surprising if some attempts by the Germans succeeded unnoticed but there are no 
records currently available from either side. There were frequent battles off-shore 
between British and German fast patrol craft. German S-Boats attacked coastal 
convoys and British MTB and MGB crews lurked off sand banks, often in fog, 
waiting to surprise S-Boats heading for coastal convoys. These actions were often 
hard fought and resulted in bodies and wreckage washing up on British and French 
beaches.

Rumours were rife in 1940. People saw German soldiers dressed as nuns and riding 
bicycles. There were stories of gliders landing and of hundreds of burnt bodies of 
German soldiers washing up on beaches. It was a stressful time and people saw what 
they expected to see, perhaps assisted by alcohol, which was still available, and by the 
difficulty of walking, riding or driving in the blackout. In some cases it was miss-
identification when Poles, Czechs, Danes, Norwegians, Belgians and French who had 
escaped the Germans and joined the Free Forces in Britain were seen in unfamiliar 
and confusing situations. Unfamiliar accents, uniforms and salutes caused a degree of 
embarrassment and fresh stories of the Fifth Column. There were also some situations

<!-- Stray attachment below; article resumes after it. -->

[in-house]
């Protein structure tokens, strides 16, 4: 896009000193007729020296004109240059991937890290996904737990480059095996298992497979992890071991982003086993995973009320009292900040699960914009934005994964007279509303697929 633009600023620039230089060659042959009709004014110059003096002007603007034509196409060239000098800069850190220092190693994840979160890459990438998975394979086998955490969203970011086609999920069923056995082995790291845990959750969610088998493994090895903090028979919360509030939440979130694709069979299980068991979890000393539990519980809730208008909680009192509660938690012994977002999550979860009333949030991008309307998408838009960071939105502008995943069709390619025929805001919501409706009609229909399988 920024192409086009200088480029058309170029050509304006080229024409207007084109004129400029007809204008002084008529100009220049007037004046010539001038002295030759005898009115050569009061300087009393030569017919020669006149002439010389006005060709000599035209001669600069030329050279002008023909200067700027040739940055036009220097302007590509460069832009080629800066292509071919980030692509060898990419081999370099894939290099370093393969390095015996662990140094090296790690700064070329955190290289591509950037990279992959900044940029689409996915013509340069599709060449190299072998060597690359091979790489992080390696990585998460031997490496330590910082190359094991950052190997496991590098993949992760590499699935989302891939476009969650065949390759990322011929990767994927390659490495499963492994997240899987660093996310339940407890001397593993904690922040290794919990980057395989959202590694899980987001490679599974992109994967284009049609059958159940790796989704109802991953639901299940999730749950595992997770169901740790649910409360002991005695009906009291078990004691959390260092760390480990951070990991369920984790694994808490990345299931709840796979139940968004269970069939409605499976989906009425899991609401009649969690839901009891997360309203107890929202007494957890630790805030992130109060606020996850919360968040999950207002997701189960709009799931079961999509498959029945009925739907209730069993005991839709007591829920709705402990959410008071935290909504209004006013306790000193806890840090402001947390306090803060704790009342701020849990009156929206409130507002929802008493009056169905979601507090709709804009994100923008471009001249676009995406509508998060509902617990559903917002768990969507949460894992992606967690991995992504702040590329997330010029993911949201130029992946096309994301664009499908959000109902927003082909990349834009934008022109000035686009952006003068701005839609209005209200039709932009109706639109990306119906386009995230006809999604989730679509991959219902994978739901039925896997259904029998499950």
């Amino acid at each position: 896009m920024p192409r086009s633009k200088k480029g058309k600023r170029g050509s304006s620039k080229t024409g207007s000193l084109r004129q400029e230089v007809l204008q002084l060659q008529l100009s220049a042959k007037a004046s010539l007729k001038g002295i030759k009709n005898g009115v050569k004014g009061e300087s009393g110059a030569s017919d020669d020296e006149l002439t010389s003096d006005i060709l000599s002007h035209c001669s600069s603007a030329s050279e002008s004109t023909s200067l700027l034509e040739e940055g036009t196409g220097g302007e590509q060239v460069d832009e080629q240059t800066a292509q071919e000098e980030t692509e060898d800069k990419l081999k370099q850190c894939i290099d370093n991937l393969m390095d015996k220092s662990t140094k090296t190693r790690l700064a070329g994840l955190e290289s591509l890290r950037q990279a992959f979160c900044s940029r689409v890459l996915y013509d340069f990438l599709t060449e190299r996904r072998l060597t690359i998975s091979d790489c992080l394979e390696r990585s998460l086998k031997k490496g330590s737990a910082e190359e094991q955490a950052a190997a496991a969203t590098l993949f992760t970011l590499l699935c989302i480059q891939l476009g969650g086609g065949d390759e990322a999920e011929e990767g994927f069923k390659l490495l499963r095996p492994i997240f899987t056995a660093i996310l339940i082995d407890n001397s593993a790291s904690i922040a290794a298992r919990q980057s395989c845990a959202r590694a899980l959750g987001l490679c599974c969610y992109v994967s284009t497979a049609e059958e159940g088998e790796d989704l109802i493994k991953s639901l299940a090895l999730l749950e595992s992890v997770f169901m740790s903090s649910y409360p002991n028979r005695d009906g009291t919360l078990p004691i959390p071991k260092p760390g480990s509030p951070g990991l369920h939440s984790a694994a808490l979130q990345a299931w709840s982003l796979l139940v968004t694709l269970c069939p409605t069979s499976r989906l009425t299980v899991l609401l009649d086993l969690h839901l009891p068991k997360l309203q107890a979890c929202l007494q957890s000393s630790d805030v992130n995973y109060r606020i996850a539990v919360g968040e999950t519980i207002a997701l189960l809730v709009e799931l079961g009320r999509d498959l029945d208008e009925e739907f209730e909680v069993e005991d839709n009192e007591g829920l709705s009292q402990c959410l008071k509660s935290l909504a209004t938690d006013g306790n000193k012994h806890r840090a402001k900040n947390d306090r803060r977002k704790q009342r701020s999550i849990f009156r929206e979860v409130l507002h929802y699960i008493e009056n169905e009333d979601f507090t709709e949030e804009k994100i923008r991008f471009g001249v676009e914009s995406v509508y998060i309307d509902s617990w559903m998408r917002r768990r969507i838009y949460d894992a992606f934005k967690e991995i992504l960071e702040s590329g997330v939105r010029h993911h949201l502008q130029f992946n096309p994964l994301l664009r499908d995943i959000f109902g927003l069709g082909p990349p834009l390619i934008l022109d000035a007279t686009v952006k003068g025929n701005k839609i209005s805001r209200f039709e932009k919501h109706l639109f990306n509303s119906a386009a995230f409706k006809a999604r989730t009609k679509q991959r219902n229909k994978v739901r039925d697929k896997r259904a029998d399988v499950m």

that suggest there could have been cover-ups. One example is a strong rumour of the 
bodies of many German soldiers, mostly badly burned, washing ashore on a Norfolk 
beach and of the Resistance Volunteers being ordered to battle stations. Today it is 
common for people leaking classified information cheerfully, but during WWII 
Britons had a highly developed sense of honour and security. Those at Bletchley Park 
and its outstations faithfully kept their secrets for decades and the same applied to the 
Resistance Volunteers. Mainly recruited from the Home Guard and rural occupation, 
Norfolk and Suffolk had particularly strong units. They were formed in 1940 and 
stood down in 1944. They had networks of safe houses and underground facilities 
with weapons and explosive dumps. When the Volunteers were disbanded many of the 
supply dumps were just abandoned and most of the records were lost or destroyed. 
Some information leaked out in the 1950s when a heath fire caused some explosives 
dumps to explode and one of the Volunteers came forward to advise the police and 
firemen where dumps had been placed. The friends and family of the Volunteer had 
been completely unaware of his role in WWII and many had though poorly of him as 
a draft dodger.

The author has considered all of this and offered some views in what is an absorbing 
and very readable review.